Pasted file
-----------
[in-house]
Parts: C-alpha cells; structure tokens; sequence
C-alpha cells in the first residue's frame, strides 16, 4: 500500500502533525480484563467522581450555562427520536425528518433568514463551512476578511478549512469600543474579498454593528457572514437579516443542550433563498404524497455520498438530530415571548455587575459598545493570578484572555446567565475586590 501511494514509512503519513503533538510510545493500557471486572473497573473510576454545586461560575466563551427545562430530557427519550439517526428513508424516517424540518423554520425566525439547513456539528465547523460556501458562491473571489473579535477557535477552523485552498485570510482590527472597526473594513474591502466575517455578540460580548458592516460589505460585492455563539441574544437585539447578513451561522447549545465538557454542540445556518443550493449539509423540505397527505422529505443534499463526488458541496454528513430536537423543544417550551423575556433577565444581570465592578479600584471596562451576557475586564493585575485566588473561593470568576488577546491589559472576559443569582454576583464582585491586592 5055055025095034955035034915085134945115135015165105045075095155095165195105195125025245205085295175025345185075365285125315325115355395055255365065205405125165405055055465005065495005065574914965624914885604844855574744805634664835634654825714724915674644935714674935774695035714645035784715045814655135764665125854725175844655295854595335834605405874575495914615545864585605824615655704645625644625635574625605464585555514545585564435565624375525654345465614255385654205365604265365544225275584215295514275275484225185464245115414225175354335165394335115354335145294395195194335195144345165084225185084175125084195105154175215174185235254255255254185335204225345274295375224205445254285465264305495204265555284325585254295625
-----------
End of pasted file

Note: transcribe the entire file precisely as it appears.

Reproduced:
[in-house]
Parts: C-alpha cells; structure tokens; sequence
C-alpha cells in the first residue's frame, strides 16, 4: 500500500502533525480484563467522581450555562427520536425528518433568514463551512476578511478549512469600543474579498454593528457572514437579516443542550433563498404524497455520498438530530415571548455587575459598545493570578484572555446567565475586590 501511494514509512503519513503533538510510545493500557471486572473497573473510576454545586461560575466563551427545562430530557427519550439517526428513508424516517424540518423554520425566525439547513456539528465547523460556501458562491473571489473579535477557535477552523485552498485570510482590527472597526473594513474591502466575517455578540460580548458592516460589505460585492455563539441574544437585539447578513451561522447549545465538557454542540445556518443550493449539509423540505397527505422529505443534499463526488458541496454528513430536537423543544417550551423575556433577565444581570465592578479600584471596562451576557475586564493585575485566588473561593470568576488577546491589559472576559443569582454576583464582585491586592 5055055025095034955035034915085134945115135015165105045075095155095165195105195125025245205085295175025345185075365285125315325115355395055255365065205405125165405055055465005065495005065574914965624914885604844855574744805634664835634654825714724915674644935714674935774695035714645035784715045814655135764665125854725175844655295854595335834605405874575495914615545864585605824615655704645625644625635574625605464585555514545585564435565624375525654345465614255385654205365604265365544225275584215295514275275484225185464245115414225175354335165394335115354335145294395195194335195144345165084225185084175125084195105154175215174185235254255255254185335204225345274295375224205445254285465264305495204265555284325585254295625